Convert your iOS apps to WP7 with iPhone to Windows Phone Porting tool from Microsoft.

| April 29, 2011 | 19 Replies

Are you an iPhone developer? Want to expand your horizons beyond the app store? Microsoft want you to check out their Windows Phone platform (and for the good health of Nokia, that would be cool to see that happen)

Well Microsoft have launched an iOS/iPhone to Windows Phone 7 mapping tool, helping devs translate apps to Windows Phone 7 API. I’m not going to pretend to understand the intricacies. If you’re interested, you can check out:

Barbaroga who develop iOS and WP7 apps praise Windows Phone developer support as well as the much faster approval process.

Concerned about the low install base? Well, 2012 might (has to for Nokia fans sake) see an explosion of WP7 sales with Nokia shifting its focus and churning out WP7 devices “in volumes”. There’ll hopefully still be Samsung, HTC, LG, Dell and co to bring in sales too. I hope Microsoft frikkin understands not to make their apps 40% more expensive than every one else’s app store. App store purchasing is ALL ABOUT SPUR OF THE MOMENT PURCHASES. Once it gets to a certain level, people stop and think whether it’s worth it. If you make it cheap enough, people will buy more readily and OFTEN (though of course, the app has to be good and not just cheap and shitty). There are some SERIOUS opportunities here for upcoming Windows Phone developers.

Here’s another developer story, in video form. Whurley says he feels there’s more freedom in Windows Phone in some ways compared to iOS. MS taking things from apple’s book they done right, but also listening to developers desires for things they wish iOS did. He says porting Enigma has been fairly straight forward, just doing tweaks.  He says a lot of platforms spout the code once, distribute everywhere (words to that effect) but none deliver. He then says he prefers the Windows Phone approach that makes it easy for engineers to switch to Windows Phone with a straight forward migration path.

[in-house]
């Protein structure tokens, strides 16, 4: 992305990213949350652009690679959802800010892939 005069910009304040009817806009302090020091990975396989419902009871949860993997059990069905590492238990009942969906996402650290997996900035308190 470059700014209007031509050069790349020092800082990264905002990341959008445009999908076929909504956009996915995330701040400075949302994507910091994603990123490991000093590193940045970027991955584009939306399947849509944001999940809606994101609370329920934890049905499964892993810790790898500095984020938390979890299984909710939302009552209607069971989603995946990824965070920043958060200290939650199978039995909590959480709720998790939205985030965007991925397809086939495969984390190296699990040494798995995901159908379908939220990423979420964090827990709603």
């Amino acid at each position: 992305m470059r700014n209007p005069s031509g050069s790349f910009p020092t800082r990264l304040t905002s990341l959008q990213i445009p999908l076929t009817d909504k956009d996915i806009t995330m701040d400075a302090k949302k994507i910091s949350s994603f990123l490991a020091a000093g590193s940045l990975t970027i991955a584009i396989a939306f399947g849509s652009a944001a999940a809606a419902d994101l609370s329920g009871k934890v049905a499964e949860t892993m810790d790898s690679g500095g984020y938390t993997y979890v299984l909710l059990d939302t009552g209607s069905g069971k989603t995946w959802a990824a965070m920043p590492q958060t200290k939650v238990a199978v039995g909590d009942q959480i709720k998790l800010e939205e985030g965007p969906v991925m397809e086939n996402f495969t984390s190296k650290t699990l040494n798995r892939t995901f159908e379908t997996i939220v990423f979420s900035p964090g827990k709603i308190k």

Importantly he seems to say that it takes longer to port to Android than Windows Phone.

Windows Phone will not please the most discerning power user that is after features. But it will delight those those want their phones to work flawlessly out of the box. Sure they can get dumbphones, and some of our commenters say that is all WP7 is. What ever the description and criteria for smartphone, what users essentially want is something reliable, easy to use, does the “app thing” may be and can do the newer expected things perhaps such as email/browsing/big touch screen experience with ease and yes, Windows Phone does this really well.

Via WMPoweruser


Category: Nokia, Windows Phone

About the Author ()

Hey, thanks for reading my post. My name is Jay and I'm a medical student at the University of Manchester. When I can, I blog here at and tweet now and again @jaymontano. We also have a twitter and facebook accounts @mynokiablog and Check out the tips, guides and rules for commenting >>click<< Contact us at tips(@) or email me directly on jay[at]